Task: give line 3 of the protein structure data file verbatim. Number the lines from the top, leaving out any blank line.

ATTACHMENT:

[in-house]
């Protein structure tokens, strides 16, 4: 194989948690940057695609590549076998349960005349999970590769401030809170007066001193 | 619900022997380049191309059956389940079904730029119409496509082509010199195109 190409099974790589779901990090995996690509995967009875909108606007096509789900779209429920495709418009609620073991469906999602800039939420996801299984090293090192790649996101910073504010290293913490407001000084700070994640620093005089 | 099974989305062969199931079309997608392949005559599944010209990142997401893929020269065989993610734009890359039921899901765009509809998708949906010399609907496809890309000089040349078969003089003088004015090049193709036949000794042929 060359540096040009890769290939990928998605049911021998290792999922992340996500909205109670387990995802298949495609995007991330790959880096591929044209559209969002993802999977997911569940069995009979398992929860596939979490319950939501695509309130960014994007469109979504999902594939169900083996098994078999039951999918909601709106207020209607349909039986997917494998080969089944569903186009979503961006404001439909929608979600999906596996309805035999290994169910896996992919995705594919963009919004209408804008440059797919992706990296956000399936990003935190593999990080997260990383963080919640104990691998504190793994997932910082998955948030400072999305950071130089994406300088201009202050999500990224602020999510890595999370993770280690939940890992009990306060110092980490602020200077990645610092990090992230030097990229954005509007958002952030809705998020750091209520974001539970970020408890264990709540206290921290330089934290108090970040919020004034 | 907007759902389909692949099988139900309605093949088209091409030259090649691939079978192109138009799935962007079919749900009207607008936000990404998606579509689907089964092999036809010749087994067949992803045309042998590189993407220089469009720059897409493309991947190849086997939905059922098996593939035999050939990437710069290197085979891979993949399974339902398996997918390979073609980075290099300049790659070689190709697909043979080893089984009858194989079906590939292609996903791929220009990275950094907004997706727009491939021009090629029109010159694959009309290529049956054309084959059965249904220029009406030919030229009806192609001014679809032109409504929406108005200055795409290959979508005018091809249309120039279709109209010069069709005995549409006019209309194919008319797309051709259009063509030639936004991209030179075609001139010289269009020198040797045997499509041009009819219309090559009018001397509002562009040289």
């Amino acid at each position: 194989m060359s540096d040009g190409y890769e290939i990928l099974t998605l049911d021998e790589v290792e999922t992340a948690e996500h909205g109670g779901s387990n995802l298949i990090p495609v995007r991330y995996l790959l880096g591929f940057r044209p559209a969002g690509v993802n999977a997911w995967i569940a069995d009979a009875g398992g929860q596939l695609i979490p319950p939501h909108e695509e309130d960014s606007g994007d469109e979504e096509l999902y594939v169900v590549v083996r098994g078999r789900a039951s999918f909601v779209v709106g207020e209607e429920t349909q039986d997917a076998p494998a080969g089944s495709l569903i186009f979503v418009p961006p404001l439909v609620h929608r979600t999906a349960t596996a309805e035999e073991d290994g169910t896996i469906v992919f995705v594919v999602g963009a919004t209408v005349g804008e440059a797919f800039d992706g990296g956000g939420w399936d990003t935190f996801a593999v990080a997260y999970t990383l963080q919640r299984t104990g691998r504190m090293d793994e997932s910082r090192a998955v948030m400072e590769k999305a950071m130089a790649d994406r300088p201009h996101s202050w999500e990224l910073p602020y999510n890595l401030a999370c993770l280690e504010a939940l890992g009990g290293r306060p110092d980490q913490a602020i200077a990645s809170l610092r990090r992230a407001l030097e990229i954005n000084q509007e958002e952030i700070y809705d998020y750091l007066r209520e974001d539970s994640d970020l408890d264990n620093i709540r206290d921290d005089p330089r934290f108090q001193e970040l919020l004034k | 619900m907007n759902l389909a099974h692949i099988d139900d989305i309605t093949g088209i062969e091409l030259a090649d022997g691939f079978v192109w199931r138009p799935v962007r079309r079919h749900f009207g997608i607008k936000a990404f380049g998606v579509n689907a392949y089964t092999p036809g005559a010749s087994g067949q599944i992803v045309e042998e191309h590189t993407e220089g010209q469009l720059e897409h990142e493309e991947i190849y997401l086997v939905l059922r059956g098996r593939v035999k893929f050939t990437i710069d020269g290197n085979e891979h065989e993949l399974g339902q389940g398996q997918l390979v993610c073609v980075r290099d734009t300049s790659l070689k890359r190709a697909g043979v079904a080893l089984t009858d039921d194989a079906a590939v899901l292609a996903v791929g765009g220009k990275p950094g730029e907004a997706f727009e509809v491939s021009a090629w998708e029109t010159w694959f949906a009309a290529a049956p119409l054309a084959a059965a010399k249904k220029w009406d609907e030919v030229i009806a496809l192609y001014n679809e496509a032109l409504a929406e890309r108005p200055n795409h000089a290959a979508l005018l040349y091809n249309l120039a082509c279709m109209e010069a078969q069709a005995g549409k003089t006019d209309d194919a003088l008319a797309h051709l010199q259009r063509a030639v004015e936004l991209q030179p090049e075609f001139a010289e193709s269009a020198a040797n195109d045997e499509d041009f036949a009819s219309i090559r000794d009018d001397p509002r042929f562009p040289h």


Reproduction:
């Amino acid at each position: 194989m060359s540096d040009g190409y890769e290939i990928l099974t998605l049911d021998e790589v290792e999922t992340a948690e996500h909205g109670g779901s387990n995802l298949i990090p495609v995007r991330y995996l790959l880096g591929f940057r044209p559209a969002g690509v993802n999977a997911w995967i569940a069995d009979a009875g398992g929860q596939l695609i979490p319950p939501h909108e695509e309130d960014s606007g994007d469109e979504e096509l999902y594939v169900v590549v083996r098994g078999r789900a039951s999918f909601v779209v709106g207020e209607e429920t349909q039986d997917a076998p494998a080969g089944s495709l569903i186009f979503v418009p961006p404001l439909v609620h929608r979600t999906a349960t596996a309805e035999e073991d290994g169910t896996i469906v992919f995705v594919v999602g963009a919004t209408v005349g804008e440059a797919f800039d992706g990296g956000g939420w399936d990003t935190f996801a593999v990080a997260y999970t990383l963080q919640r299984t104990g691998r504190m090293d793994e997932s910082r090192a998955v948030m400072e590769k999305a950071m130089a790649d994406r300088p201009h996101s202050w999500e990224l910073p602020y999510n890595l401030a999370c993770l280690e504010a939940l890992g009990g290293r306060p110092d980490q913490a602020i200077a990645s809170l610092r990090r992230a407001l030097e990229i954005n000084q509007e958002e952030i700070y809705d998020y750091l007066r209520e974001d539970s994640d970020l408890d264990n620093i709540r206290d921290d005089p330089r934290f108090q001193e970040l919020l004034k | 619900m907007n759902l389909a099974h692949i099988d139900d989305i309605t093949g088209i062969e091409l030259a090649d022997g691939f079978v192109w199931r138009p799935v962007r079309r079919h749900f009207g997608i607008k936000a990404f380049g998606v579509n689907a392949y089964t092999p036809g005559a010749s087994g067949q599944i992803v045309e042998e191309h590189t993407e220089g010209q469009l720059e897409h990142e493309e991947i190849y997401l086997v939905l059922r059956g098996r593939v035999k893929f050939t990437i710069d020269g290197n085979e891979h065989e993949l399974g339902q389940g398996q997918l390979v993610c073609v980075r290099d734009t300049s790659l070689k890359r190709a697909g043979v079904a080893l089984t009858d039921d194989a079906a590939v899901l292609a996903v791929g765009g220009k990275p950094g730029e907004a997706f727009e509809v491939s021009a090629w998708e029109t010159w694959f949906a009309a290529a049956p119409l054309a084959a059965a010399k249904k220029w009406d609907e030919v030229i009806a496809l192609y001014n679809e496509a032109l409504a929406e890309r108005p200055n795409h000089a290959a979508l005018l040349y091809n249309l120039a082509c279709m109209e010069a078969q069709a005995g549409k003089t006019d209309d194919a003088l008319a797309h051709l010199q259009r063509a030639v004015e936004l991209q030179p090049e075609f001139a010289e193709s269009a020198a040797n195109d045997e499509d041009f036949a009819s219309i090559r000794d009018d001397p509002r042929f562009p040289h």